kennethjaysone — 2011-11-06T07:23:05-05:00 — #1
I'm creating a site that is going to collect data from users. It's a classifieds. Users will be able to upload pictures videos and other forms of content. How do i protect myself or my company in terms of legal issues. What documentations will i need? I'm kinda lost and i don't know where to even begin.
Any help is greatly appreciated
force — 2011-11-06T18:27:43-05:00 — #2
First hit on google brought this up: http://www.freeprivacypolicy.com/
I did a quick run-through and it seems to look legit.
Lots more on google to help get you started:
ted_s — 2011-11-07T00:45:12-05:00 — #3
As Force Flow pointed out, there's many sites that will give you free templates for privacy policies & terms of service which can be a start.
That said, it's more than just a document that you need. Depending on what you are doing you may have significant liability risks and certainly have some risk with any site. While templates are useful, they don't replace expert advice and one little omission can come back to haunt you, as can a stipulation due to the laws of your particular state / country.
Furthermore, these documents only serve as a part of protection. You may want to invest in a corporate formation to further shield yourself, may need regulation approval and many other factors. It's not that you have to get an attorney to run a site but the larger your plans are, the more transactional your site is, the better sense it makes to do so.
You'll find good advice on a forum around the general ideas but even the lawyers who comment here don't replace direct advice from counsel so read up, try the template sites and see if that is enough for you to feel covered -- if not, there's many firms who specialize in these types of documents.
attorney_jaffe — 2011-11-07T15:43:58-05:00 — #4
I know that this post may seem self serving, but I counsel my clients not to use legal forms they simply generate on the web.
First of all, I have found most of these generators are out of date, and not up to speed on the changes occasioned by new decisions. My favorite example of this is that most generators use a browser wrap and not a click wrap. More and more, courts are insisting on a click wrap to find the contract enforceable.
However, the decision in the case of Hines v. Overstock.com took the view that merely saying that by using a web site you have agreed to its terms does not mean that the user has had reasonable notice to those terms. His decision was that for the PP and TOS to be enforceable the site user needs to indicate his acceptance of these terms by a manifestation of assent. It is my belief that this decision changes the previous law of “browser wrap” to a new level, the “click wrap” (i.e. the user clicks his consent with an “I Agree” button.)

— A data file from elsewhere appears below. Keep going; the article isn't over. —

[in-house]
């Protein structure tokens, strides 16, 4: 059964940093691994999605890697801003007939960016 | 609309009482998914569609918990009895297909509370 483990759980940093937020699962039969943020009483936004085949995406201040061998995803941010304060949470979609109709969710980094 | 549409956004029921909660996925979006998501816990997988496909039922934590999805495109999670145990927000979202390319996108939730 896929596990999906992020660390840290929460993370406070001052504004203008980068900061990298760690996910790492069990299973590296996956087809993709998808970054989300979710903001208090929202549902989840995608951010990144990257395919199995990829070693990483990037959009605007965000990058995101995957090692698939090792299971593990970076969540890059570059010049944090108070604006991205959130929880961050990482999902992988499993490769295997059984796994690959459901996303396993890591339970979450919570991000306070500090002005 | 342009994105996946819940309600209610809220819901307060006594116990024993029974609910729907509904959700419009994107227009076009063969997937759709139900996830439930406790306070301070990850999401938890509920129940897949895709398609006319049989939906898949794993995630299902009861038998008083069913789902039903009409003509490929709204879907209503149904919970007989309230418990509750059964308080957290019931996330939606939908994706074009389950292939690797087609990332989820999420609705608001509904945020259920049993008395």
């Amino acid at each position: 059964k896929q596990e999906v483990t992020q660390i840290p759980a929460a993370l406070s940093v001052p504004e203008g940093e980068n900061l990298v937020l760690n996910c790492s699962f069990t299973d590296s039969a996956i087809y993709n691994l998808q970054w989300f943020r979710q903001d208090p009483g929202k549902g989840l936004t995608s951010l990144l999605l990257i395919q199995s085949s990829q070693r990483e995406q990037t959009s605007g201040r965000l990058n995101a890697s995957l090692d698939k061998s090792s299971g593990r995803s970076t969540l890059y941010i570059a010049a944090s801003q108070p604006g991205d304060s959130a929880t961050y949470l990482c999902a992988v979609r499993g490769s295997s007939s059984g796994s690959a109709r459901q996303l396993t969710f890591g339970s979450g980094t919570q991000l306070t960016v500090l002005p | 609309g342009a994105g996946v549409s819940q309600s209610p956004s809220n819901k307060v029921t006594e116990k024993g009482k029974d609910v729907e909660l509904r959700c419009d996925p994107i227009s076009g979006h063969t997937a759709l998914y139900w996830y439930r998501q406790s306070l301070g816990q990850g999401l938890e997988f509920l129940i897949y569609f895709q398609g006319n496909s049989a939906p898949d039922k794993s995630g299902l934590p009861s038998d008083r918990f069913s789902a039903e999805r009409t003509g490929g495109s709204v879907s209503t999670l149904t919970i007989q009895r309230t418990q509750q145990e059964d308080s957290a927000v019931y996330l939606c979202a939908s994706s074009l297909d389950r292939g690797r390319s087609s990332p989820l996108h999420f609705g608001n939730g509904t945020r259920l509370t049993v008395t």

While the opinion of Judge Johnson is not binding on all courts, I am of the belief that it will be embraced throughout the court system. His decision reminds me of the decision in Parker v South Eastern Railway, an English case from 1877, which every first year lawyer learns in their Contracts class. In that case, the jury decided that it is NOT reasonable to expect people to read the “contract” on the back of a railroad ticket. This case has never been overturned and is the law in the U.S., having been used as the precedent and cited in case law to include the back of movie tickets, parking lot receipts, coat check receipts, etc. Given this old precedent, I think the Hines case will quickly become the law of the land with lawyers arguing that a browser wrap contract is no different than the back of a movie ticket.
To make sure your users have constructive notice of the terms contained in your PP and TOS we strongly recommend that you use an “I agree” click button on your web site for your PP & TOS when your users register and (if a commercial site) again during the ordering process.
If you do not fulfill your obligations, which are many and require written documentation of your actions, you will be liable for breech of contract.
Working with an attorney knowledgeable in the area of Internet law will not only get you policies that are up to date, your attorney should work with you to understand the obligations imposed on both you and your visitor.
It is this interaction with your attorney in understanding what is contained in the policies that provides the value in using an attorney. Having that understanding is far more important than just putting the words generated on a page and thinking you are protected.